Pressure lamps: gaslighting on the go

Pressure lamps: gaslighting on the go

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Here’s a package from Amazon. Here’s a Geiger counter. [Geiger counter clicks ferociously] Neat! Well now, it’s time we finish up talking about the light sources of old which make their light by burning stuff. We last talked about gas mantles and a bit about the towngas industry. You can check that video out with the links I put in the places. Like that one.

Or the description. Maybe even a pinned comment. Ya know it really forces my lute when people don’t read pinned comments. Anyway, I teased that we’re gonna talk about these things.

These Coleman lanterns, as we often call them over here, are a kind of pressure lamp. Other parts of the world might call them something else, like Tilley. Or Petromax. Or Reginald.

Remember that we need to burn a fuel with a Bunsen flame to make use of a gas mantle, and that means we need the fuel to be a gas. Coal gas, natural gas, and propane at atmospheric pressure are all vapors so… job done. But if you want to carry your gaslight around with you, and it's before the days that bottle propane was available, you’ll want to use a liquid fuel like kerosene or gasoline for their greater energy density. And now you have a problem. Several, actually.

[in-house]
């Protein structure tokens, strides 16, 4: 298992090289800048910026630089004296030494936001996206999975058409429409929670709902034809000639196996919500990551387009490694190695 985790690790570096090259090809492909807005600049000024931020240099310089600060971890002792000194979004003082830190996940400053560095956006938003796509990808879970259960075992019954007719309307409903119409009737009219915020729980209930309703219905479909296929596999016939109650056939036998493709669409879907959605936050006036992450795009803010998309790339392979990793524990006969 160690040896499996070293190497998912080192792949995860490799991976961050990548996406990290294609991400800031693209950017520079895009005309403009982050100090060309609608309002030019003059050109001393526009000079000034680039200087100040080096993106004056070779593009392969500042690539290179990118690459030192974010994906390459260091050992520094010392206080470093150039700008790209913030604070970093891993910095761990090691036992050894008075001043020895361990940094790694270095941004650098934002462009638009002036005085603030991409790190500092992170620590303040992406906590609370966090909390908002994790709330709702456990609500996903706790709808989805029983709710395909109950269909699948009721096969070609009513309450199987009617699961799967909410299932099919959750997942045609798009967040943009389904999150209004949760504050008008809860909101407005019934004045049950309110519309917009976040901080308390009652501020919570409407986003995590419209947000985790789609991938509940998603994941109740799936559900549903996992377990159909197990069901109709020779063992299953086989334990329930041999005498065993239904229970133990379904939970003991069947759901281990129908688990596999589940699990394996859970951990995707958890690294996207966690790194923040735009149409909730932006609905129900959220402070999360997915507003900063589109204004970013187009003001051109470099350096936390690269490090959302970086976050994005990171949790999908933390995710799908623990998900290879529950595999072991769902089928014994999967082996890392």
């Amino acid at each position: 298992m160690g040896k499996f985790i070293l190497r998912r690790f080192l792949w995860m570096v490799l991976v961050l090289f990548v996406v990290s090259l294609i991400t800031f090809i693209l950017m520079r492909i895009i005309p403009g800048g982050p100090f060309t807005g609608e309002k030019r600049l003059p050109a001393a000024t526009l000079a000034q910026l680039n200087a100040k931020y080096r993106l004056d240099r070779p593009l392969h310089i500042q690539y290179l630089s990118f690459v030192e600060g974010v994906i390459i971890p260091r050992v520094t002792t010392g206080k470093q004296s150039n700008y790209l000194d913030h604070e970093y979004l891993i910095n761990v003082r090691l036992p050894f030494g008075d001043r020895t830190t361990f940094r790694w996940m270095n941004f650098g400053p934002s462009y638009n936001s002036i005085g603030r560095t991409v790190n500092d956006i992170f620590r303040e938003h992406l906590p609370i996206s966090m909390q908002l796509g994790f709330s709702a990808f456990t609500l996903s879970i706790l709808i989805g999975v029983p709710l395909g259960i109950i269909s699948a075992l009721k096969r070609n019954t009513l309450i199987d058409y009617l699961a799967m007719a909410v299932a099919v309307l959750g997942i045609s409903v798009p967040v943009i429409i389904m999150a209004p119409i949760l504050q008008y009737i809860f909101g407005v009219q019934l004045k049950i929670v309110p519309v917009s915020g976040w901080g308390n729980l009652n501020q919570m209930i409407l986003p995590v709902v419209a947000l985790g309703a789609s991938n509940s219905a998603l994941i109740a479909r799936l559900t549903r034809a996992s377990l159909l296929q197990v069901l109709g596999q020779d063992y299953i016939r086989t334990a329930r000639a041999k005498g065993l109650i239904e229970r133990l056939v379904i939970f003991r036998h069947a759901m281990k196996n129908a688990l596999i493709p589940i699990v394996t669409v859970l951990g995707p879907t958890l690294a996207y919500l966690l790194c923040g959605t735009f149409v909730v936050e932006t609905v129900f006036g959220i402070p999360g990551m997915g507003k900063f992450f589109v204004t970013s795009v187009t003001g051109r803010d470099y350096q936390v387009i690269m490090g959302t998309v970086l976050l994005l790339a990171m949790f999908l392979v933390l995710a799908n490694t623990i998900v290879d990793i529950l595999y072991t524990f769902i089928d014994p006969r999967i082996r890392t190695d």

First, how do you deliver fuel to where it needs to be burned? A gravity-fed fuel tank is an incredibly bad idea here because of how hot these lanterns get. Don’t put the fuel above the fire, is what I’m saying. But liquid fuel won’t just find its way up a tube without a little help. So, we’ll give it a little help. These are called pressure lamps because using them is anxiety-induc - Wait. That’s not quite true.

They are pretty anxiety-inducing, actually - especially this one, but - they’re called pressure lamps because they have a pumpy bit which is very fun. The fuel tanks of these lanterns are sealed. Look at the fuel cap and you’ll see there’s a rubber gasket. Across from the fuel cap is the pumpy bit. To use it, you give the metal piece here a turn in the counterclockwise direction which releases it, hold it so that your thumb covers the little hole on its face, pull it out and start pumping.

What this is doing is forcing air a little bit of air into the tank with each stroke. If I unscrew the fuel cap you can hear it escape. [hissing] The point of doing this is to force the fuel up into the burner.

A pocket of compressed air above the fuel will put a downward force on it, and with the help of a dip-tube collecting fuel from the bottom of the tank, that will result in fuel being delivered to the top. About 30 or so pumps and the lantern is ready to be lit. It helps if you stare at the camera intensely. [stares at the camera, intensely] Then you simply close the pump by turning the stem clockwise, push it in, light a match, and…. I am not lighting this one indoors.